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Julius Caesar Brutus Is The Protagonist Essay

Julius Caesar: Brutus Is The Protagonist Essay, Research Paper

Julius Caesar: Brutus Is The Protagonist

“He who will not reason is a bigot; he who cannot is a fool; and he who dares

not, is a slave.” – Sir William Drumman All men have the power to reason. Some

men can reason better, and more thorough than others. Yet nonetheless, all men

can reason. In order to reason, one must clear his mind, be completely

impartial, and understand the situation to the best of his ability. The play

Julius Caesar, by William Shakespeare, is the story of a man trying his best to

make reasonable, rational decisions. Marcus Brutus is this struggling character

who evades constant pressure from all sides to gloriously pull through, yet dies

at play’s end. Undoubtedly, Brutus is the main character, and driving force of

the play, despite the misleading title of Julius Caesar. Three separate,

critical aspects help to show the reader how unimportant Julius Caesar is to the

play. Caesar appears, in dreams, and thoughts of multiple people, giving

warnings and special messages. Nobody seems to pay attention to him.

Anotherexample is illustrated by the way that Brutus seems to dominate his own

actions, whatever he is thinking. Also, Antony declares war on Brutus, but not

out of love for Caesar, but anger toward the conspirators. As these aspects are

explained in further detail one will be sure of the fact that Brutus, without

question, clearly dominates the play as a whole.

Caesar warns numerous people of ensuing tragedies multiple times, and not once

is he listened to. Calpurnia cries out terrified three times during the night,

“Help ho – they murder Caesar!” The reader soon learns of a dream in which

Caesar’s wife visualizes her husband’s death. She begs and pleads Caesar to

stay home that day, however, nobody ever pays any attention to her dream. In

this instance, Caesar has no influence on the outcome of the play. Again, when

Brutus sees the likeness of Caesar in a dream, Caesar gives an ominous message

implying to Brutus not to go to Philipi. “. . . thou shalt see me at Philipi.”

The ghost of Caesar, unimportant and unbelieved is perceived as a “day dream.”

Brutus, not paying any attention to the dead and gone Caesar, does not listen.

In this sense, Caesar does not make a strong enough impression upon other

characters in the play to be taken seriously. In the battles between Antony

and Brutus, Caesar is often mentioned in their dying words. “Caesar, thou art

revenged, even with the sword that killed thee.” These are Cassius’ dying

words. Brutus’s final words are somewhat similar, “Caesar, now be still; I

killed not thee with half so good a will.” Their words represent that although

final thoughts consisted of the evil crime they had committed, Caesar had

nothing to do with their deaths. Caesar, although a highly respectable man,

had no more influence on the outcome of the play than did any character.

Brutus dominates his own actions throughout the story. When the reader discovers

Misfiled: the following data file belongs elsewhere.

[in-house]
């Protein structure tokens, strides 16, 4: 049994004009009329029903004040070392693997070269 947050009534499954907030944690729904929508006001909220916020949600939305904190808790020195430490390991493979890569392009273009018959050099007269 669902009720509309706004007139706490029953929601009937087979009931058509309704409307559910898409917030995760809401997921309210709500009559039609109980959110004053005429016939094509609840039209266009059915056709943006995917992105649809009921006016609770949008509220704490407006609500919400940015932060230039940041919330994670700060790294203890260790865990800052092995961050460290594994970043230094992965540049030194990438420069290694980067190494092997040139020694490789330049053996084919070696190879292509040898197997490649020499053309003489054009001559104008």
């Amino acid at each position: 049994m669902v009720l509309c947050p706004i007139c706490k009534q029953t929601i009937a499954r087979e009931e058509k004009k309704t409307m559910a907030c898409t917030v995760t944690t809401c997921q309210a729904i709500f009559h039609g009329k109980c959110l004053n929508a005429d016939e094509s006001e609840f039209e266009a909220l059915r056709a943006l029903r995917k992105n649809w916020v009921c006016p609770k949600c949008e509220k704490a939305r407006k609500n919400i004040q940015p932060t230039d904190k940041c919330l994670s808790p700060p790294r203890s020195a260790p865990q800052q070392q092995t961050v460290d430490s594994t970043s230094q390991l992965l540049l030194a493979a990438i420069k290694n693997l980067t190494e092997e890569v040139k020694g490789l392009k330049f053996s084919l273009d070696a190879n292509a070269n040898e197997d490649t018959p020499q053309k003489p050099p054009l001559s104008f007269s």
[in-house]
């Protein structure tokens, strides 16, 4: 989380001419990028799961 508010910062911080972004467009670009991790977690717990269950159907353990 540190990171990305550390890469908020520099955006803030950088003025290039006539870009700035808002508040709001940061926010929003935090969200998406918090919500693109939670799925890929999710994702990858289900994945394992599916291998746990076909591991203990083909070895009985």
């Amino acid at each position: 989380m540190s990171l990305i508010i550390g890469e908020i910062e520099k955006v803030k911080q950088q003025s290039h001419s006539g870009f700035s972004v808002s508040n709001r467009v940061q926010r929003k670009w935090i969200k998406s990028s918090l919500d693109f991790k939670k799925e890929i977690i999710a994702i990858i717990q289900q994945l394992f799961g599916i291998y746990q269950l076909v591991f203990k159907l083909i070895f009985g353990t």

the news of Calpurnia’s death, “No man bears a better sorrow. Portia is dead,”

they realize what must be cluttering Brutus’ (usually clear) mind. However,

nobody is able to discover if this tragedy is affecting his thoughts. Along

with Portia, Caesar is another thought in his mind. Nothing more. Stoicism

teaches one to master his emotions. Brutus is a model stoic. As Cassius wants

to talk and mourn for her, Brutus moves on “Speak no more of her. Give me a bowl

of wine. In this I bury all unkindness.” At this point, Caesar has obviously

buried all thoughts of Caesar as he was able to do with Portia. Brutus however,

is only human, and at play’s end, he commits suicide. This action may represent

a number of unrecognized, painful emotions that resurfaced in Brutus’ heart.

There is no doubt that Caesar was only one of these thoughts, if that. He

became unfocused due to his wife’s tragedy. Caesar, although in his dying

words, was not a main factor in Brutus’ suicide – only an unresolved conflict.

Marcus Antonius’ war waged against Brutus was done so more out of anger towards

Brutus, than out of grief or love for Caesar. If it were Antony’s mother, Mrs.

Antonius who were killed, he would have done the same to her murders, without

hesitation. “These many men shall die; their names are pricked.” His tablet of

death, containing all the people who contributed to, or were involved in the

conspiracy, shows his irrational anger towards the conspirators, not love for

Caesar. The anger is evident as fickle Plebeians declare “We’ll burn his body

in the holy place, And with the brands fire the traitors’ houses.” The town

people are so intent on capturing the emotions of the moment, that they have

basically forgotten Caesar, Brutus, and even Antony in their rage. During the

battles between the Conspirators and Antony, Brutus has the audience’s sympathy.

Once again, Caesar is at the back of their thoughts, and unimportant in the

unfolding of events.

Marcus Brutus is the protagonist of the play. He is the character that the

reader feels for, wants to win, and pities. When one realizes Caesar’s pompous,

classless attitude, he is labeled the antagonist, and is wanted dead. In every

aspect of the play earlier mentioned, Brutus is the driving force of nearly

everything that occurs. Caesar is but an after-thought of the reader, and is

realized as the inciting action, and nothing more. Brutus is, by all means, the

dominating force in the play.